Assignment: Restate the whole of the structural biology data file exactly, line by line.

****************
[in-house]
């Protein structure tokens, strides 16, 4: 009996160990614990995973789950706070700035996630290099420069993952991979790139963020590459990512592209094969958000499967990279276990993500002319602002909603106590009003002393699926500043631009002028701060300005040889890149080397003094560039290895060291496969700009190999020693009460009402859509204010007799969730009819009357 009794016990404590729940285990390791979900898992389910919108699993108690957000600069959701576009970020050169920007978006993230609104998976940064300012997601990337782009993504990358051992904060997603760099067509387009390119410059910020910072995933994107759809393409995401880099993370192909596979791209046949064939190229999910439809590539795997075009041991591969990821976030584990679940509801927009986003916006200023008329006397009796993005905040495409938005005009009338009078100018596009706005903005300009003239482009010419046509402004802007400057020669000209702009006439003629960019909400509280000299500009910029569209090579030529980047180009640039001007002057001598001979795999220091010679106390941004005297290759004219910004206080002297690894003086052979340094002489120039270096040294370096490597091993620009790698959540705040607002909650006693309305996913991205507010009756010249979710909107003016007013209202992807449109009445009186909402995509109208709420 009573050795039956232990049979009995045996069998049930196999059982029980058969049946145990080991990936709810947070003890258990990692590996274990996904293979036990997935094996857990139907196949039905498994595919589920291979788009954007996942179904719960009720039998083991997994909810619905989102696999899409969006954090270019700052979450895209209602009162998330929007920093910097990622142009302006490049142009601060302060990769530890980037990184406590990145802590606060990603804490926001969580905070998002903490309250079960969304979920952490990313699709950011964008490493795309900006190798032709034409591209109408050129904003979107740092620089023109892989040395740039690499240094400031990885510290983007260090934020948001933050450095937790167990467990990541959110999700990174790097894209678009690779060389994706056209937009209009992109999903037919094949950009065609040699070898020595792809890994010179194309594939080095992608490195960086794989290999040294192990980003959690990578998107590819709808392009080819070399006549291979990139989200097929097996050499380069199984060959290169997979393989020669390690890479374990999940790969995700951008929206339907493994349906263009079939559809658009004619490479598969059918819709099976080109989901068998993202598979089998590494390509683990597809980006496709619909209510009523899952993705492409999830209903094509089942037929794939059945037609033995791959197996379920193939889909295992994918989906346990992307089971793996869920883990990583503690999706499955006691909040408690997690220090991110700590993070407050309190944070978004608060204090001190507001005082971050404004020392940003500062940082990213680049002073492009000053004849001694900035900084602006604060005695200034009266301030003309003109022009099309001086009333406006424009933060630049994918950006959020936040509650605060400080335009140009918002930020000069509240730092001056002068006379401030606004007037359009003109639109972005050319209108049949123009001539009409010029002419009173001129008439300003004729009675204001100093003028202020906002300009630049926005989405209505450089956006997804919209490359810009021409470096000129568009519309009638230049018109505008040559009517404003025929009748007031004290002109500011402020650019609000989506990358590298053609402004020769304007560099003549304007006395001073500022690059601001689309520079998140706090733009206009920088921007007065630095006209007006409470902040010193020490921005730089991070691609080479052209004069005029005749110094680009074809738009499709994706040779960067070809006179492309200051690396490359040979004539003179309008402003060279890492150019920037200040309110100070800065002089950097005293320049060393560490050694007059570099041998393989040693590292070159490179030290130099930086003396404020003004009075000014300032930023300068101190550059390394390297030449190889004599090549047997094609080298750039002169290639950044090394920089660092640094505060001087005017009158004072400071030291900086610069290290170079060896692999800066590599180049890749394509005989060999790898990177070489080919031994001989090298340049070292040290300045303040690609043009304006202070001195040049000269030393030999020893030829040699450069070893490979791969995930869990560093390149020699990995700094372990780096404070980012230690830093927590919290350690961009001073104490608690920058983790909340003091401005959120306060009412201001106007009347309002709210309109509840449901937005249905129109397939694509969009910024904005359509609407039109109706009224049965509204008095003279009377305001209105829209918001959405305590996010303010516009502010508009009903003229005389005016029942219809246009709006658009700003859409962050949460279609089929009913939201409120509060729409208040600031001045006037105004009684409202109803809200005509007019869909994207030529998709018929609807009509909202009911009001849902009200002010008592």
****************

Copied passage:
[in-house]
């Protein structure tokens, strides 16, 4: 009996160990614990995973789950706070700035996630290099420069993952991979790139963020590459990512592209094969958000499967990279276990993500002319602002909603106590009003002393699926500043631009002028701060300005040889890149080397003094560039290895060291496969700009190999020693009460009402859509204010007799969730009819009357 009794016990404590729940285990390791979900898992389910919108699993108690957000600069959701576009970020050169920007978006993230609104998976940064300012997601990337782009993504990358051992904060997603760099067509387009390119410059910020910072995933994107759809393409995401880099993370192909596979791209046949064939190229999910439809590539795997075009041991591969990821976030584990679940509801927009986003916006200023008329006397009796993005905040495409938005005009009338009078100018596009706005903005300009003239482009010419046509402004802007400057020669000209702009006439003629960019909400509280000299500009910029569209090579030529980047180009640039001007002057001598001979795999220091010679106390941004005297290759004219910004206080002297690894003086052979340094002489120039270096040294370096490597091993620009790698959540705040607002909650006693309305996913991205507010009756010249979710909107003016007013209202992807449109009445009186909402995509109208709420 009573050795039956232990049979009995045996069998049930196999059982029980058969049946145990080991990936709810947070003890258990990692590996274990996904293979036990997935094996857990139907196949039905498994595919589920291979788009954007996942179904719960009720039998083991997994909810619905989102696999899409969006954090270019700052979450895209209602009162998330929007920093910097990622142009302006490049142009601060302060990769530890980037990184406590990145802590606060990603804490926001969580905070998002903490309250079960969304979920952490990313699709950011964008490493795309900006190798032709034409591209109408050129904003979107740092620089023109892989040395740039690499240094400031990885510290983007260090934020948001933050450095937790167990467990990541959110999700990174790097894209678009690779060389994706056209937009209009992109999903037919094949950009065609040699070898020595792809890994010179194309594939080095992608490195960086794989290999040294192990980003959690990578998107590819709808392009080819070399006549291979990139989200097929097996050499380069199984060959290169997979393989020669390690890479374990999940790969995700951008929206339907493994349906263009079939559809658009004619490479598969059918819709099976080109989901068998993202598979089998590494390509683990597809980006496709619909209510009523899952993705492409999830209903094509089942037929794939059945037609033995791959197996379920193939889909295992994918989906346990992307089971793996869920883990990583503690999706499955006691909040408690997690220090991110700590993070407050309190944070978004608060204090001190507001005082971050404004020392940003500062940082990213680049002073492009000053004849001694900035900084602006604060005695200034009266301030003309003109022009099309001086009333406006424009933060630049994918950006959020936040509650605060400080335009140009918002930020000069509240730092001056002068006379401030606004007037359009003109639109972005050319209108049949123009001539009409010029002419009173001129008439300003004729009675204001100093003028202020906002300009630049926005989405209505450089956006997804919209490359810009021409470096000129568009519309009638230049018109505008040559009517404003025929009748007031004290002109500011402020650019609000989506990358590298053609402004020769304007560099003549304007006395001073500022690059601001689309520079998140706090733009206009920088921007007065630095006209007006409470902040010193020490921005730089991070691609080479052209004069005029005749110094680009074809738009499709994706040779960067070809006179492309200051690396490359040979004539003179309008402003060279890492150019920037200040309110100070800065002089950097005293320049060393560490050694007059570099041998393989040693590292070159490179030290130099930086003396404020003004009075000014300032930023300068101190550059390394390297030449190889004599090549047997094609080298750039002169290639950044090394920089660092640094505060001087005017009158004072400071030291900086610069290290170079060896692999800066590599180049890749394509005989060999790898990177070489080919031994001989090298340049070292040290300045303040690609043009304006202070001195040049000269030393030999020893030829040699450069070893490979791969995930869990560093390149020699990995700094372990780096404070980012230690830093927590919290350690961009001073104490608690920058983790909340003091401005959120306060009412201001106007009347309002709210309109509840449901937005249905129109397939694509969009910024904005359509609407039109109706009224049965509204008095003279009377305001209105829209918001959405305590996010303010516009502010508009009903003229005389005016029942219809246009709006658009700003859409962050949460279609089929009913939201409120509060729409208040600031001045006037105004009684409202109803809200005509007019869909994207030529998709018929609807009509909202009911009001849902009200002010008592």